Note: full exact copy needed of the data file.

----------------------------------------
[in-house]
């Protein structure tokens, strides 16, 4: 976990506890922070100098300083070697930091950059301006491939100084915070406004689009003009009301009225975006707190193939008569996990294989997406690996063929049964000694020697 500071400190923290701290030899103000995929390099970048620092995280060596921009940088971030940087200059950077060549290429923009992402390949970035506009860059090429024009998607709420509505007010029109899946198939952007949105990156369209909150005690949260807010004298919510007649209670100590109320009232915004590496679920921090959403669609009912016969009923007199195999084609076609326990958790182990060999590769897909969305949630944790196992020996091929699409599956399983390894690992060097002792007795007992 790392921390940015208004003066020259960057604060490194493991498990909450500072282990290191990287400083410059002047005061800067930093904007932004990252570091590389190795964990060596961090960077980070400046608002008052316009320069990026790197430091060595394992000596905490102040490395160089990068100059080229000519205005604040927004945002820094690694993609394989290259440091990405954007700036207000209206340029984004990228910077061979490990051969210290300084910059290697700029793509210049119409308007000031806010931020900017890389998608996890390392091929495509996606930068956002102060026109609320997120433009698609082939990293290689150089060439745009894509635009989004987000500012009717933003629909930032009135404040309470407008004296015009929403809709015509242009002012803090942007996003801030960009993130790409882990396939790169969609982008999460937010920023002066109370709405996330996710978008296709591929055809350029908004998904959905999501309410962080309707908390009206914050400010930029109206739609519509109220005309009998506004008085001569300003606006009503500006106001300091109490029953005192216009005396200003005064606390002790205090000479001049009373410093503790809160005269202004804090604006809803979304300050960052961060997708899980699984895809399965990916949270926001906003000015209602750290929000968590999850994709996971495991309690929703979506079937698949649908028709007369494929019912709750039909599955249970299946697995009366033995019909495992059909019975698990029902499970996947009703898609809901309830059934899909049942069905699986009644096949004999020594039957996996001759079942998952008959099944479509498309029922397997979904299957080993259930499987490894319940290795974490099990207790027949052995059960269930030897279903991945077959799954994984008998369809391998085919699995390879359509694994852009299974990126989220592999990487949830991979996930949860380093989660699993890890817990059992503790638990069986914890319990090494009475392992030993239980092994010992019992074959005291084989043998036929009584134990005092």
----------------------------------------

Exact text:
[in-house]
């Protein structure tokens, strides 16, 4: 976990506890922070100098300083070697930091950059301006491939100084915070406004689009003009009301009225975006707190193939008569996990294989997406690996063929049964000694020697 500071400190923290701290030899103000995929390099970048620092995280060596921009940088971030940087200059950077060549290429923009992402390949970035506009860059090429024009998607709420509505007010029109899946198939952007949105990156369209909150005690949260807010004298919510007649209670100590109320009232915004590496679920921090959403669609009912016969009923007199195999084609076609326990958790182990060999590769897909969305949630944790196992020996091929699409599956399983390894690992060097002792007795007992 790392921390940015208004003066020259960057604060490194493991498990909450500072282990290191990287400083410059002047005061800067930093904007932004990252570091590389190795964990060596961090960077980070400046608002008052316009320069990026790197430091060595394992000596905490102040490395160089990068100059080229000519205005604040927004945002820094690694993609394989290259440091990405954007700036207000209206340029984004990228910077061979490990051969210290300084910059290697700029793509210049119409308007000031806010931020900017890389998608996890390392091929495509996606930068956002102060026109609320997120433009698609082939990293290689150089060439745009894509635009989004987000500012009717933003629909930032009135404040309470407008004296015009929403809709015509242009002012803090942007996003801030960009993130790409882990396939790169969609982008999460937010920023002066109370709405996330996710978008296709591929055809350029908004998904959905999501309410962080309707908390009206914050400010930029109206739609519509109220005309009998506004008085001569300003606006009503500006106001300091109490029953005192216009005396200003005064606390002790205090000479001049009373410093503790809160005269202004804090604006809803979304300050960052961060997708899980699984895809399965990916949270926001906003000015209602750290929000968590999850994709996971495991309690929703979506079937698949649908028709007369494929019912709750039909599955249970299946697995009366033995019909495992059909019975698990029902499970996947009703898609809901309830059934899909049942069905699986009644096949004999020594039957996996001759079942998952008959099944479509498309029922397997979904299957080993259930499987490894319940290795974490099990207790027949052995059960269930030897279903991945077959799954994984008998369809391998085919699995390879359509694994852009299974990126989220592999990487949830991979996930949860380093989660699993890890817990059992503790638990069986914890319990090494009475392992030993239980092994010992019992074959005291084989043998036929009584134990005092």